Feed during molting.....

Discussion in 'Nutrition - Sponsored by Purina Poultry' started by DaveOmak, Nov 11, 2014.

  1. DaveOmak

    DaveOmak Chillin' With My Peeps

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    My Coop
    My coop and run are lighted 16 hours/day... I plan on a "Forced" molt next August/September or so, depending on natural daylight hours...

    Should I pull the Layena from the feeders and change to a High Protein game bird feed for 2-3 weeks.....

    I do have free feed amendments available at all times... Granite Grit.... Roasted Egg Shells.... Oyster Shells......

    Or... should I add some form of high protein supplement to a Layena Diet... and what might that be....

    Dave
     
  2. DrMikelleRoeder

    DrMikelleRoeder Chillin' With My Peeps

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    We recommend feeding Flockraiser during molting/non-laying periods. It has a little more protein and energy to support feather regrowth, and it gives them a break from high calcium at a time when they are not making egg shells. Flockraiser is 20% protein, compared with 16% for Layena, so it is well-suited to be a molting feed. If you do change feeds, be sure to do a gradual transition, mixing the old feed with the new over a period of a week to ten days, to avoid jolting their digestive system and potentially stressing them. Some birds handle abrupt feed shifts just fine, but some sensitive individuals may develop digestive upset and diarrhea for several days until they adjust to the new feed.
     
  3. ChickenCanoe

    ChickenCanoe Chicken Obsessed

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    The easiest thing is to switch from a layer feed to a slightly higher protein grower feed.
    They don't need, nor should they be getting excess calcium while not laying eggs.
    Feathers are 90+% protein.
     
    1 person likes this.
  4. Mtn Laurel

    Mtn Laurel Chillin' With My Peeps

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    OOPS! Thanks! That explains the several cases of diarrhea I got when I switched my molting birds to Flockraiser. I had run out of their regular feed and wanted higher protein as some of the gals look horrid so I just switched all at one time. They've been on it for about 10 days and seem to be back to normal now.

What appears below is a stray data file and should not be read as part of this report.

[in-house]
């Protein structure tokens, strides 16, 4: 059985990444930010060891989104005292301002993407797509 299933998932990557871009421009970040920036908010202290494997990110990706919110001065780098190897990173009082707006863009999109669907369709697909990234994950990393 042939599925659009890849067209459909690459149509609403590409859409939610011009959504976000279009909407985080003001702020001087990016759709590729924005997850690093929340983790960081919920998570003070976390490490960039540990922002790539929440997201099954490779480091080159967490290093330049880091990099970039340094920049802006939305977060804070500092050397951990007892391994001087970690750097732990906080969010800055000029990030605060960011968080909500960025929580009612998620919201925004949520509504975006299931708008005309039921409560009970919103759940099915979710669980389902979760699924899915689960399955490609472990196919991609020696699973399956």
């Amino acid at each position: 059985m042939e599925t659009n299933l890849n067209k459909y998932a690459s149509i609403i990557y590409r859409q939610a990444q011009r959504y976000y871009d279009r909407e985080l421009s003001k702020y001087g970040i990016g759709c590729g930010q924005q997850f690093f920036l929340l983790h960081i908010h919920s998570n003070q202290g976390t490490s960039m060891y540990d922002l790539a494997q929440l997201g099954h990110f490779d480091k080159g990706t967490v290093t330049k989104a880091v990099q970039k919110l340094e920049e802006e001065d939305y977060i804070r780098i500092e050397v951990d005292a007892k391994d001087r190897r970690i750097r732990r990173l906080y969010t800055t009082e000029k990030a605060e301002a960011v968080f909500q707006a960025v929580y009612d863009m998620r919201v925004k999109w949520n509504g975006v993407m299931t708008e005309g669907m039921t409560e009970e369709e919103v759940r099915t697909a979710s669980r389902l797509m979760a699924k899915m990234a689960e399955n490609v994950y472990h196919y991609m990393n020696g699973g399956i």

Who would think that any bird who eats worms, bugs, snakes and frogs would get an upset tummy over a change in feed?
     
  5. jlf1

    jlf1 Out Of The Brooder

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    I have a question, then, regarding this. What do you do if not all of your chickens are molting....without separating them, how can you feed just the few the higher protein foods
     
  6. ChickenCanoe

    ChickenCanoe Chicken Obsessed

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    You really can't. A 16 or 17% protein will still be sufficient but it may take longer for them to recover.
    Another option is to stand in the barnyard and when the others aren't looking, toss a piece of fish or something to the molters.
     
  7. Percheron chick

    Percheron chick Chillin' With My Peeps

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    There's no harm in everyone eating the higher protein. Just put the oyster and egg shells on the side. The ones molting have the highest needs and you should be making sure they have what they need to get them through it the fastest.
     
  8. jlf1

    jlf1 Out Of The Brooder

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    oh, I like that idea.....'fraud I would get pecked to death if the others saw me do it, but I could easily manage that.
     
  9. enola

    enola Overrun With Chickens

    I feed flock raiser year round in fermented feed style. On the side i supplement calcium. Feeding like this allows me to feed chickens of all ages the same feed. Picking up one bag of feed instead of a bag of feed for my layers, a bag of feed for cockerels and a bag of feed for chicks.
     
  10. Mtn Laurel

    Mtn Laurel Chillin' With My Peeps

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    I just went to Flock Raiser recently, when my gal's went into serious molt mode. I ferment, as well, and am very pleased with how their molting is coming along. My plan is to continue with the Flock Raiser for the reasons you mention. I have two gal's who seem to always crave more protein than the rest and will fight like crazy for meat and even pick and eat feathers so I'm hoping the increased protein will satisfy their needs.

    Good to know that someone else has been feeding Flock Raiser to assorted age/sex birds and is pleased with the results.
     

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